Thank you for using the timer - this advanced tool can estimate your performance and suggest more practice questions. We have subscribed you to Daily Prep Questions via email.

Customized for You

we will pick new questions that match your level based on your Timer History

Track Your Progress

every week, we’ll send you an estimated GMAT score based on your performance

Practice Pays

we will pick new questions that match your level based on your Timer History

Not interested in getting valuable practice questions and articles delivered to your email? No problem, unsubscribe here.

It appears that you are browsing the GMAT Club forum unregistered!

Signing up is free, quick, and confidential.
Join other 500,000 members and get the full benefits of GMAT Club

Registration gives you:

Tests

Take 11 tests and quizzes from GMAT Club and leading GMAT prep companies such as Manhattan GMAT,
Knewton, and others. All are free for GMAT Club members.

Applicant Stats

View detailed applicant stats such as GPA, GMAT score, work experience, location, application
status, and more

Books/Downloads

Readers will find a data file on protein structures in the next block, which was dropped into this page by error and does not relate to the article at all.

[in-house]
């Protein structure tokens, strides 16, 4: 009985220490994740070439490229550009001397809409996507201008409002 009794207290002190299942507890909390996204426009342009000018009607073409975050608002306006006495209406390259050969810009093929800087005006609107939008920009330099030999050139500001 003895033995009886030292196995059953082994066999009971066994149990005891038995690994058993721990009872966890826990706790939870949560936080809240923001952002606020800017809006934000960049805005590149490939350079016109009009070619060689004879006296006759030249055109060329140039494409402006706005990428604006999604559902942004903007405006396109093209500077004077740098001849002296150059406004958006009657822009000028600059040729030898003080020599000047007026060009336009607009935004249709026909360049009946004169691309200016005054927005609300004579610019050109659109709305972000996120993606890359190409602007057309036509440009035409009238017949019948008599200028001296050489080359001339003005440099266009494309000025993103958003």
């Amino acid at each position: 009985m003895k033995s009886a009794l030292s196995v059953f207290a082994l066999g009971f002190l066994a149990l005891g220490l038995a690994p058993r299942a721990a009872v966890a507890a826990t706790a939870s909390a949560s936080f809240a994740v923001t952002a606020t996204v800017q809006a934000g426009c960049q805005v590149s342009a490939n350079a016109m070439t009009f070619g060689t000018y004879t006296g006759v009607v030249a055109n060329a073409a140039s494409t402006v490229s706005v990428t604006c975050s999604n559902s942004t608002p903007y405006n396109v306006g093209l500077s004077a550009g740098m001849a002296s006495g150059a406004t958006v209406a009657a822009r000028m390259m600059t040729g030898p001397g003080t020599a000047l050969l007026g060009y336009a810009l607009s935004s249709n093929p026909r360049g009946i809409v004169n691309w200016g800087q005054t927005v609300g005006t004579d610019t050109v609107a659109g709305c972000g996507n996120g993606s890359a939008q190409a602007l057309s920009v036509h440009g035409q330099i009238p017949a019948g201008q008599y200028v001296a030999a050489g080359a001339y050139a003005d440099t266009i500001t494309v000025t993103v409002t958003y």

Download thousands of study notes,
question collections, GMAT Club’s
Grammar and Math books.
All are free!

Thank you for using the timer!
We noticed you are actually not timing your practice. Click the START button first next time you use the timer.
There are many benefits to timing your practice, including:

I am not 100% sure of my answer but I think it's correct:

(1) it tells us that we have a triangle 90-60-30 so now, we are able to place the points on the triangle (where is A, where is D and where is C). So we know that A is the right angle, D the 60 degree angle and C the 30 degree angle.

That is not sufficient though...

(2) AD = 6, AC = 12 but which side is the hypothenuse ?????? we can't compute the area ! Insufficient !

(1) and (2)

We know that AC is the hypothenuse, AD the height and AC the basis.

(1) Angle ABD = 60 --> triangle ABD is 30-60-90 triangle, so the sides are in ratio \(1:\sqrt{3}:2\) --> as AD=6 (larger leg opposite 60 degrees angle) then \(BD=\frac{6}{\sqrt{3}}\) (smallest leg opposite 30 degrees angle). But we still don't know DC. Not sufficient.

(2) AC=12, we can find DC. But we still don't know BD. Not sufficient.

(1)+(2) We know both BD and DC, hence we can find area. Sufficient.

If AD is 6 and ADC is a right angle, what is the area of [#permalink]

Show Tags

15 Apr 2012, 15:11